Teenagers binge on Netflix

Internet media streaming causes an unhealthy addiction in teens

Sitting open-mouthed in front of a red television screen, waiting for bold black words to transform into an endless world of shows and movies.

It’s a Netflix binge.

Compulsively watching Netflix on a daily basis spread like a plague throughout the current generation. Instead of taking out a book to study, teenagers dump their backpacks and prepare for a “Walking Dead” or “Pretty Little Liars” marathon.

Teenagers, already glued to the television enough, discovered yet another reason to keep their eyes locked on the television.

Originating in 1997, Netflix’s popularity recently skyrocketed with the current generation has already sucked in over 29.2 million subscribers, according to Statistic Brain Research Institute. With over 800 TV shows and movie choices available, watching one episode turns into watching the whole season and one movie turns into watching all the sequels.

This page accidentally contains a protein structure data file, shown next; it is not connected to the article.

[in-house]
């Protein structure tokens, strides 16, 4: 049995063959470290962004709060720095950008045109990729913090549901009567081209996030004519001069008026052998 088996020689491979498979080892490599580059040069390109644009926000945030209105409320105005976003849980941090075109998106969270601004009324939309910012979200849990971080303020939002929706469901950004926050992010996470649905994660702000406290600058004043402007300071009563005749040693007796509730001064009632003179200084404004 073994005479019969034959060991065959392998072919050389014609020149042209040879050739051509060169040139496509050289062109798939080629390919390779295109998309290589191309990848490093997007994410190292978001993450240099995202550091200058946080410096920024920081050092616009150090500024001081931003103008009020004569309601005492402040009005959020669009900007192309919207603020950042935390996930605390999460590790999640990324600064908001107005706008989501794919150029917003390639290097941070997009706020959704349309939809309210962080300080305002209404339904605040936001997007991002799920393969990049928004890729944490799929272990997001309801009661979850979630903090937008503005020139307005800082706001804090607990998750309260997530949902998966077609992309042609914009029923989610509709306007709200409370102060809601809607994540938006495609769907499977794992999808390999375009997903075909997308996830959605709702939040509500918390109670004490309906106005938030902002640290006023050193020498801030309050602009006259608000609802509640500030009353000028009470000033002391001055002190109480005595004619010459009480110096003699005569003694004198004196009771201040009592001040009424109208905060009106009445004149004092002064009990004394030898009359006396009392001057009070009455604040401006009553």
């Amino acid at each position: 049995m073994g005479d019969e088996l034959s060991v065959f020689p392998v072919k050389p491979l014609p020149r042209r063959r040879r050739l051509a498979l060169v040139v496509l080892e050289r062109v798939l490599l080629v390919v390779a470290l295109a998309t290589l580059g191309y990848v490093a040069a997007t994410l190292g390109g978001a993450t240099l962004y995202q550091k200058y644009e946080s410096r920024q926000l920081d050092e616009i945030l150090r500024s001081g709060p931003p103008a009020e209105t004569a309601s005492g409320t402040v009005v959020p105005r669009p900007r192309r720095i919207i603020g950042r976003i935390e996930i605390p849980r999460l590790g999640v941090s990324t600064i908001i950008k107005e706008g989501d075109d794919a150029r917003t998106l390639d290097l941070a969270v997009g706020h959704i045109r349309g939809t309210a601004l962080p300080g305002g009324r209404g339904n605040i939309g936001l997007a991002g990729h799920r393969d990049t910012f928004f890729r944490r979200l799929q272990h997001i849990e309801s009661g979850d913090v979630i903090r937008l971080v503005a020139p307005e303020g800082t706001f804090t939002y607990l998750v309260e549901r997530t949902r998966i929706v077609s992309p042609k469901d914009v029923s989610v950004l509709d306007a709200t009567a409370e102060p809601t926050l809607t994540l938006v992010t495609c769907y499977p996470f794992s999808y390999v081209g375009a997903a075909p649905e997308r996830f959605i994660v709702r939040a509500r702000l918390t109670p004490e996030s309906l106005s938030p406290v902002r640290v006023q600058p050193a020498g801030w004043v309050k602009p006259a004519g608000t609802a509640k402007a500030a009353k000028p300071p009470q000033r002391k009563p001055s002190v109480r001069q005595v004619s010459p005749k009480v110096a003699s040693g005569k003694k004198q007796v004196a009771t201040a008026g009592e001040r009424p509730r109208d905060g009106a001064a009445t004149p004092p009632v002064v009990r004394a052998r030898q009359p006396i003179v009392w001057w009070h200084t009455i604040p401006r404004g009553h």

Sure, Netflix is a wonderful invention, but wasting the day away and watching an entire season of “Supernatural” is pointless procrastination. Staying active and keeping up with school work should be kept in mind, and binge-watching shouldn’t get in the way of it.

Binge-watching, or watching from six to eight hours of streaming a night, affects 88 percent of Netflix users, according to a study by the Nielsen Company. Most people appreciate a bit of relaxation after a long day at school and that’s perfectly fine, but sitting like a couch potato through two seasons of “Breaking Bad” isn’t an efficient use of time.

To avoid this, users can limit themselves to one episode or movie or set a timer for an hour. It is important to aim for balance: an hour of exercise and an hour of studying for every hour of Netflix.

Build some self-control and remember that Netflix was created to be a program for moderate enjoyment, not a ticket for laziness and unproductiveness for $7.99 a month.